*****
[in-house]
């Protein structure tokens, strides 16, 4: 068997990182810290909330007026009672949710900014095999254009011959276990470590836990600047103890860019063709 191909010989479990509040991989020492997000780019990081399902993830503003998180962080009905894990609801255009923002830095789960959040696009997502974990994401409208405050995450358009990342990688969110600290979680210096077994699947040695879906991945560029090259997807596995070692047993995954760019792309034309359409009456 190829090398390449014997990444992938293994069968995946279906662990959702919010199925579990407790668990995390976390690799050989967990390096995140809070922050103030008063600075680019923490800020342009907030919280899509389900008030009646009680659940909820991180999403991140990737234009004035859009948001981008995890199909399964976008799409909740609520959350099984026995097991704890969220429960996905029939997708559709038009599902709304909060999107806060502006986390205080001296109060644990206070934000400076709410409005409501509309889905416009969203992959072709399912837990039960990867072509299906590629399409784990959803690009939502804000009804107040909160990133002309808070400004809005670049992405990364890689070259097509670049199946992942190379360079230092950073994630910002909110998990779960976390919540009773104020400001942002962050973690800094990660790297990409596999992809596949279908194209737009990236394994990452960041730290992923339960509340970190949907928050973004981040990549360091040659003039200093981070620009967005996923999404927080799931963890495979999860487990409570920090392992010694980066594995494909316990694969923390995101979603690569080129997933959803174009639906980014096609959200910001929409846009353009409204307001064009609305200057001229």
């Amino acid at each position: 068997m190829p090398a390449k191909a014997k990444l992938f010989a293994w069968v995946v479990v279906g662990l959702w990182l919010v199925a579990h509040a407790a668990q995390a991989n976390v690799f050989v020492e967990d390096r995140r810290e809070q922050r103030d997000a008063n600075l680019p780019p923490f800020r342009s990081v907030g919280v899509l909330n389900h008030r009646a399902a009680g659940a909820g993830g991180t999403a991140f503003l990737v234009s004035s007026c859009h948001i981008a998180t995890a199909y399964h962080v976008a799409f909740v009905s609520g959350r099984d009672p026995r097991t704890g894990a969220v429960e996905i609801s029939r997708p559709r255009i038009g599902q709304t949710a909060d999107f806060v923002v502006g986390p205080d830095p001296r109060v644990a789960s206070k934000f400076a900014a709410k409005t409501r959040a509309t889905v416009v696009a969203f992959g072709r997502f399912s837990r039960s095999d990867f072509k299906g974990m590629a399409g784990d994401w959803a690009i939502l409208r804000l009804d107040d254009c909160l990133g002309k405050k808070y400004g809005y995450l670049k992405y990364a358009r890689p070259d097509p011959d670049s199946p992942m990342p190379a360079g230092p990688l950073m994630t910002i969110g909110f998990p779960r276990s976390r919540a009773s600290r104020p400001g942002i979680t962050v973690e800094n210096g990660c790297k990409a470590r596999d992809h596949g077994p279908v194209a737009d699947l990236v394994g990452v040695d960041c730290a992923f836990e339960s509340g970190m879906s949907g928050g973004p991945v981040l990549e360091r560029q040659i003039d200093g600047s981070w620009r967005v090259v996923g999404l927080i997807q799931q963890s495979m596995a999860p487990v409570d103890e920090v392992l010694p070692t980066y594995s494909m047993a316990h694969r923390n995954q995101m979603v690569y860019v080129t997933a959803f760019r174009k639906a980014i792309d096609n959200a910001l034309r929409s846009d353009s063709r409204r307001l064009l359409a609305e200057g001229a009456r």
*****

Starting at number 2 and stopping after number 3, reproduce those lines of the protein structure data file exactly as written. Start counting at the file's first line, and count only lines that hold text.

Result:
């Protein structure tokens, strides 16, 4: 068997990182810290909330007026009672949710900014095999254009011959276990470590836990600047103890860019063709 191909010989479990509040991989020492997000780019990081399902993830503003998180962080009905894990609801255009923002830095789960959040696009997502974990994401409208405050995450358009990342990688969110600290979680210096077994699947040695879906991945560029090259997807596995070692047993995954760019792309034309359409009456 190829090398390449014997990444992938293994069968995946279906662990959702919010199925579990407790668990995390976390690799050989967990390096995140809070922050103030008063600075680019923490800020342009907030919280899509389900008030009646009680659940909820991180999403991140990737234009004035859009948001981008995890199909399964976008799409909740609520959350099984026995097991704890969220429960996905029939997708559709038009599902709304909060999107806060502006986390205080001296109060644990206070934000400076709410409005409501509309889905416009969203992959072709399912837990039960990867072509299906590629399409784990959803690009939502804000009804107040909160990133002309808070400004809005670049992405990364890689070259097509670049199946992942190379360079230092950073994630910002909110998990779960976390919540009773104020400001942002962050973690800094990660790297990409596999992809596949279908194209737009990236394994990452960041730290992923339960509340970190949907928050973004981040990549360091040659003039200093981070620009967005996923999404927080799931963890495979999860487990409570920090392992010694980066594995494909316990694969923390995101979603690569080129997933959803174009639906980014096609959200910001929409846009353009409204307001064009609305200057001229």
């Amino acid at each position: 068997m190829p090398a390449k191909a014997k990444l992938f010989a293994w069968v995946v479990v279906g662990l959702w990182l919010v199925a579990h509040a407790a668990q995390a991989n976390v690799f050989v020492e967990d390096r995140r810290e809070q922050r103030d997000a008063n600075l680019p780019p923490f800020r342009s990081v907030g919280v899509l909330n389900h008030r009646a399902a009680g659940a909820g993830g991180t999403a991140f503003l990737v234009s004035s007026c859009h948001i981008a998180t995890a199909y399964h962080v976008a799409f909740v009905s609520g959350r099984d009672p026995r097991t704890g894990a969220v429960e996905i609801s029939r997708p559709r255009i038009g599902q709304t949710a909060d999107f806060v923002v502006g986390p205080d830095p001296r109060v644990a789960s206070k934000f400076a900014a709410k409005t409501r959040a509309t889905v416009v696009a969203f992959g072709r997502f399912s837990r039960s095999d990867f072509k299906g974990m590629a399409g784990d994401w959803a690009i939502l409208r804000l009804d107040d254009c909160l990133g002309k405050k808070y400004g809005y995450l670049k992405y990364a358009r890689p070259d097509p011959d670049s199946p992942m990342p190379a360079g230092p990688l950073m994630t910002i969110g909110f998990p779960r276990s976390r919540a009773s600290r104020p400001g942002i979680t962050v973690e800094n210096g990660c790297k990409a470590r596999d992809h596949g077994p279908v194209a737009d699947l990236v394994g990452v040695d960041c730290a992923f836990e339960s509340g970190m879906s949907g928050g973004p991945v981040l990549e360091r560029q040659i003039d200093g600047s981070w620009r967005v090259v996923g999404l927080i997807q799931q963890s495979m596995a999860p487990v409570d103890e920090v392992l010694p070692t980066y594995s494909m047993a316990h694969r923390n995954q995101m979603v690569y860019v080129t997933a959803f760019r174009k639906a980014i792309d096609n959200a910001l034309r929409s846009d353009s063709r409204r307001l064009l359409a609305e200057g001229a009456r």